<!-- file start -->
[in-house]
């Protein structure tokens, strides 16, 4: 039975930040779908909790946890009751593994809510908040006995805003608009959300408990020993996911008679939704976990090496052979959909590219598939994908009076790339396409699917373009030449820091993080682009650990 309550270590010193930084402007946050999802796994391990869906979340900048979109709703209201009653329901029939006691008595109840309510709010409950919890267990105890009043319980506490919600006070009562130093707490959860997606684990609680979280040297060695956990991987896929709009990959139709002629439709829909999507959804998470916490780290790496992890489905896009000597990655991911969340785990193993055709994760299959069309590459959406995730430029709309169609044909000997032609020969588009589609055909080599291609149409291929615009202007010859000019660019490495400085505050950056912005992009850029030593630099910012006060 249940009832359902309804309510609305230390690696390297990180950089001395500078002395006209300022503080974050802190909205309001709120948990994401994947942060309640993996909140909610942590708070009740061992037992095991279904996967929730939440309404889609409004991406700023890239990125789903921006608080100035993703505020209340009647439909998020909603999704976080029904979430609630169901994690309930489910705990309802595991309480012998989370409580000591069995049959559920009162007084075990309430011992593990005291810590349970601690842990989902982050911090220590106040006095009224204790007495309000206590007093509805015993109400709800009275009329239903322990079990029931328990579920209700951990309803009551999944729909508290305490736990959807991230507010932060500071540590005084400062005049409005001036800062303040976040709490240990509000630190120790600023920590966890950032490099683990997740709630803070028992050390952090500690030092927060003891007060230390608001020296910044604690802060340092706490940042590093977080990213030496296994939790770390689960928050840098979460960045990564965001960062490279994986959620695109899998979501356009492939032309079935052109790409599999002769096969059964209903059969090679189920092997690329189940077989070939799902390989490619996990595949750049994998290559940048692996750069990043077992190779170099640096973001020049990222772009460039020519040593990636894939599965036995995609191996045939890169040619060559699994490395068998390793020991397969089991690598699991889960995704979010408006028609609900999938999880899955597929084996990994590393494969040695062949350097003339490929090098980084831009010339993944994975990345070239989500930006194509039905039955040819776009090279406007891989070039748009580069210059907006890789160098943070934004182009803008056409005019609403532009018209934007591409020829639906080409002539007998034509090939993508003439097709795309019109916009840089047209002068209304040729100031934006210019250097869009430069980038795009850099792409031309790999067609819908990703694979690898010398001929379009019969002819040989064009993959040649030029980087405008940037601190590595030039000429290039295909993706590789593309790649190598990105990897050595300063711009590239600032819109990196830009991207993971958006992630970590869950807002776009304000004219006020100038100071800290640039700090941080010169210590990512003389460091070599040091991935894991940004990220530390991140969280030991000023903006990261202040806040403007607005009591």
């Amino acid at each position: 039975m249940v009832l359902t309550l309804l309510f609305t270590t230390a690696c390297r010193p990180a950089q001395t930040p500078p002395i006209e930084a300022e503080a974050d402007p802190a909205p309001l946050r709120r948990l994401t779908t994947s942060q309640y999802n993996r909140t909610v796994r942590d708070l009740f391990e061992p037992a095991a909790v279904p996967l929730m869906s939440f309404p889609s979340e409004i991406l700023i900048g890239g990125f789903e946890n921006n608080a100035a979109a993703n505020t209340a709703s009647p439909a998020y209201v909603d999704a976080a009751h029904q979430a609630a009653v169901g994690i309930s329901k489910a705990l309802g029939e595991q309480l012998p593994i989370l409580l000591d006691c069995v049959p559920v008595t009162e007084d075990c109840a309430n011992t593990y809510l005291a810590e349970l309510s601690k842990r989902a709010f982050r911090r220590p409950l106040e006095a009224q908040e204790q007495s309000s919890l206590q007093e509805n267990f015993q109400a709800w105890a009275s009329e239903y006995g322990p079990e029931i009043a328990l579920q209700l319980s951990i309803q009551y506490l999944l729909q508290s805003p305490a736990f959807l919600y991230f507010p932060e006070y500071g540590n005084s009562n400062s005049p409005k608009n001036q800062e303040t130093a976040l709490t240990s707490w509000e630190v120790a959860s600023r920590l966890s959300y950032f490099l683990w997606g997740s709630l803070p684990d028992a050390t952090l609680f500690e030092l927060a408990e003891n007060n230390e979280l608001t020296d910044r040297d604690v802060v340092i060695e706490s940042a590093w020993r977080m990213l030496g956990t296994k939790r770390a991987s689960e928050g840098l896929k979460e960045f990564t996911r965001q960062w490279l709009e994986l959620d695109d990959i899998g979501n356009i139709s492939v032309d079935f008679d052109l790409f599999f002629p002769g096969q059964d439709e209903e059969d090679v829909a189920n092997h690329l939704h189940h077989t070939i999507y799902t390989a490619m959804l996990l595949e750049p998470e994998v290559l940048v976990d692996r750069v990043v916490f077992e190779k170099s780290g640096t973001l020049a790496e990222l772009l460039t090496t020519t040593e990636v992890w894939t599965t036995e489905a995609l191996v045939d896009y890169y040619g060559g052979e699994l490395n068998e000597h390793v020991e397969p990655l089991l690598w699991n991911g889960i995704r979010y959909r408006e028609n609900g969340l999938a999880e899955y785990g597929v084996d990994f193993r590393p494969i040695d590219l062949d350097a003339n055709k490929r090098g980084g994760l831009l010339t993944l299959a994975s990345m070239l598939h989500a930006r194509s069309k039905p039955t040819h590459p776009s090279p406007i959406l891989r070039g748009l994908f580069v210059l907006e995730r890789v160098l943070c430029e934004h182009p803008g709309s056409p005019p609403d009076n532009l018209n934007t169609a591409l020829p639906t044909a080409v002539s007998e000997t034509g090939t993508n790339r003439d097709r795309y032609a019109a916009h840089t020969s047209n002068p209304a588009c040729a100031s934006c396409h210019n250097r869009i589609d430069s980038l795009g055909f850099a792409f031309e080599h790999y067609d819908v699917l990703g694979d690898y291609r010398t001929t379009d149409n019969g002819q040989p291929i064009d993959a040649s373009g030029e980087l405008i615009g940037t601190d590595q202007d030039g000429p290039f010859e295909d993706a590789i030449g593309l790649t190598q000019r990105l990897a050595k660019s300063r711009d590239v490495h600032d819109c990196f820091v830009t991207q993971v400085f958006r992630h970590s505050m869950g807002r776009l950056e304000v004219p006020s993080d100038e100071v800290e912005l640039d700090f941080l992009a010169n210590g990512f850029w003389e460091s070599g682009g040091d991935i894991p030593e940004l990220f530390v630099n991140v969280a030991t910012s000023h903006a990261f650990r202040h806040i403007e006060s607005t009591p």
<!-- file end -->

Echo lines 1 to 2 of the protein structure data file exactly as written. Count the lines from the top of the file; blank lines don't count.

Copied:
[in-house]
């Protein structure tokens, strides 16, 4: 039975930040779908909790946890009751593994809510908040006995805003608009959300408990020993996911008679939704976990090496052979959909590219598939994908009076790339396409699917373009030449820091993080682009650990 309550270590010193930084402007946050999802796994391990869906979340900048979109709703209201009653329901029939006691008595109840309510709010409950919890267990105890009043319980506490919600006070009562130093707490959860997606684990609680979280040297060695956990991987896929709009990959139709002629439709829909999507959804998470916490780290790496992890489905896009000597990655991911969340785990193993055709994760299959069309590459959406995730430029709309169609044909000997032609020969588009589609055909080599291609149409291929615009202007010859000019660019490495400085505050950056912005992009850029030593630099910012006060 249940009832359902309804309510609305230390690696390297990180950089001395500078002395006209300022503080974050802190909205309001709120948990994401994947942060309640993996909140909610942590708070009740061992037992095991279904996967929730939440309404889609409004991406700023890239990125789903921006608080100035993703505020209340009647439909998020909603999704976080029904979430609630169901994690309930489910705990309802595991309480012998989370409580000591069995049959559920009162007084075990309430011992593990005291810590349970601690842990989902982050911090220590106040006095009224204790007495309000206590007093509805015993109400709800009275009329239903322990079990029931328990579920209700951990309803009551999944729909508290305490736990959807991230507010932060500071540590005084400062005049409005001036800062303040976040709490240990509000630190120790600023920590966890950032490099683990997740709630803070028992050390952090500690030092927060003891007060230390608001020296910044604690802060340092706490940042590093977080990213030496296994939790770390689960928050840098979460960045990564965001960062490279994986959620695109899998979501356009492939032309079935052109790409599999002769096969059964209903059969090679189920092997690329189940077989070939799902390989490619996990595949750049994998290559940048692996750069990043077992190779170099640096973001020049990222772009460039020519040593990636894939599965036995995609191996045939890169040619060559699994490395068998390793020991397969089991690598699991889960995704979010408006028609609900999938999880899955597929084996990994590393494969040695062949350097003339490929090098980084831009010339993944994975990345070239989500930006194509039905039955040819776009090279406007891989070039748009580069210059907006890789160098943070934004182009803008056409005019609403532009018209934007591409020829639906080409002539007998034509090939993508003439097709795309019109916009840089047209002068209304040729100031934006210019250097869009430069980038795009850099792409031309790999067609819908990703694979690898010398001929379009019969002819040989064009993959040649030029980087405008940037601190590595030039000429290039295909993706590789593309790649190598990105990897050595300063711009590239600032819109990196830009991207993971958006992630970590869950807002776009304000004219006020100038100071800290640039700090941080010169210590990512003389460091070599040091991935894991940004990220530390991140969280030991000023903006990261202040806040403007607005009591």